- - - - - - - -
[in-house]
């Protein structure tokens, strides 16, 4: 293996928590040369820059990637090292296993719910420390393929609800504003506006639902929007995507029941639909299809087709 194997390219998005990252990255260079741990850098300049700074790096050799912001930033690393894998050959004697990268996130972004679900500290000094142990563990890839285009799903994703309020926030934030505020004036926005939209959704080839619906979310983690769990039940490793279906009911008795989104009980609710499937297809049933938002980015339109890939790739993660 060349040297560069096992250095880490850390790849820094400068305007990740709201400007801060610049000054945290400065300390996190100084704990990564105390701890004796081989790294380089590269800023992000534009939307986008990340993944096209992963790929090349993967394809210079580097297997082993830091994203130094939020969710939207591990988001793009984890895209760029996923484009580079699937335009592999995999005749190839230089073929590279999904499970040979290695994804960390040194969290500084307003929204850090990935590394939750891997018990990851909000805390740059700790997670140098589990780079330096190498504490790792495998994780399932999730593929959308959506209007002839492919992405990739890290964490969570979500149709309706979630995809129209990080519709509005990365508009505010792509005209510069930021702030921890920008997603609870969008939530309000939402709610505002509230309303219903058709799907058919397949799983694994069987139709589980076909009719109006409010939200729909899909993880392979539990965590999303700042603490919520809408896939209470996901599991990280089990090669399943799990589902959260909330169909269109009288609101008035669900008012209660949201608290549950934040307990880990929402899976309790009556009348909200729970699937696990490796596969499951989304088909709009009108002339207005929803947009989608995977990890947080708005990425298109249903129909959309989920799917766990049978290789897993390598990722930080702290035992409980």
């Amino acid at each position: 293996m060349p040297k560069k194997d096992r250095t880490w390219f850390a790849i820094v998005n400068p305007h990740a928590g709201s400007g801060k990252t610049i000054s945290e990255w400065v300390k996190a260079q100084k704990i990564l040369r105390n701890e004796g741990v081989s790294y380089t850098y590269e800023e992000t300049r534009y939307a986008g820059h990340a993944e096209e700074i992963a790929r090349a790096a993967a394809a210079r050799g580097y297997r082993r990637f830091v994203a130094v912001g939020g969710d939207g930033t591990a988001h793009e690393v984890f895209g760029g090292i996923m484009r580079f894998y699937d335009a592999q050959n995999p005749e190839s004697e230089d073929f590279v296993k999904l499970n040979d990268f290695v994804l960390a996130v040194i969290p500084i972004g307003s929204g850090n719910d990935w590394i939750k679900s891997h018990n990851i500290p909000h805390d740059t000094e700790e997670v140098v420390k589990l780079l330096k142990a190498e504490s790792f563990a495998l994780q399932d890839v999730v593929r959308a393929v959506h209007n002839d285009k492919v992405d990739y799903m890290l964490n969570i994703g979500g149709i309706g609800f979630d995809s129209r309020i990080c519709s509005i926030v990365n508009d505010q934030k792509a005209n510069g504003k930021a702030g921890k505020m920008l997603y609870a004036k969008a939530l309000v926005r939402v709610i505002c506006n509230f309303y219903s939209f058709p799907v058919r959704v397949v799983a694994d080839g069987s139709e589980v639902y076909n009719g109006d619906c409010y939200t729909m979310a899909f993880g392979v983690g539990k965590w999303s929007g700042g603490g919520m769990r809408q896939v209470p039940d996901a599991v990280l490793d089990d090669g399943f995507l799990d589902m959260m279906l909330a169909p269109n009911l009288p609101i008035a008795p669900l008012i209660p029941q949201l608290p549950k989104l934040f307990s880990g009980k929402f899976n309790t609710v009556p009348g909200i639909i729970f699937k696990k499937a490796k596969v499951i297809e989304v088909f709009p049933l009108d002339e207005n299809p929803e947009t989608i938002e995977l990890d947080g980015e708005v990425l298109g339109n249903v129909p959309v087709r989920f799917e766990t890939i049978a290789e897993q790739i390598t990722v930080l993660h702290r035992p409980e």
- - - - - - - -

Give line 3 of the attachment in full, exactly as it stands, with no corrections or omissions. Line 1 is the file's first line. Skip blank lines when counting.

């Amino acid at each position: 293996m060349p040297k560069k194997d096992r250095t880490w390219f850390a790849i820094v998005n400068p305007h990740a928590g709201s400007g801060k990252t610049i000054s945290e990255w400065v300390k996190a260079q100084k704990i990564l040369r105390n701890e004796g741990v081989s790294y380089t850098y590269e800023e992000t300049r534009y939307a986008g820059h990340a993944e096209e700074i992963a790929r090349a790096a993967a394809a210079r050799g580097y297997r082993r990637f830091v994203a130094v912001g939020g969710d939207g930033t591990a988001h793009e690393v984890f895209g760029g090292i996923m484009r580079f894998y699937d335009a592999q050959n995999p005749e190839s004697e230089d073929f590279v296993k999904l499970n040979d990268f290695v994804l960390a996130v040194i969290p500084i972004g307003s929204g850090n719910d990935w590394i939750k679900s891997h018990n990851i500290p909000h805390d740059t000094e700790e997670v140098v420390k589990l780079l330096k142990a190498e504490s790792f563990a495998l994780q399932d890839v999730v593929r959308a393929v959506h209007n002839d285009k492919v992405d990739y799903m890290l964490n969570i994703g979500g149709i309706g609800f979630d995809s129209r309020i990080c519709s509005i926030v990365n508009d505010q934030k792509a005209n510069g504003k930021a702030g921890k505020m920008l997603y609870a004036k969008a939530l309000v926005r939402v709610i505002c506006n509230f309303y219903s939209f058709p799907v058919r959704v397949v799983a694994d080839g069987s139709e589980v639902y076909n009719g109006d619906c409010y939200t729909m979310a899909f993880g392979v983690g539990k965590w999303s929007g700042g603490g919520m769990r809408q896939v209470p039940d996901a599991v990280l490793d089990d090669g399943f995507l799990d589902m959260m279906l909330a169909p269109n009911l009288p609101i008035a008795p669900l008012i209660p029941q949201l608290p549950k989104l934040f307990s880990g009980k929402f899976n309790t609710v009556p009348g909200i639909i729970f699937k696990k499937a490796k596969v499951i297809e989304v088909f709009p049933l009108d002339e207005n299809p929803e947009t989608i938002e995977l990890d947080g980015e708005v990425l298109g339109n249903v129909p959309v087709r989920f799917e766990t890939i049978a290789e897993q790739i390598t990722v930080l993660h702290r035992p409980e």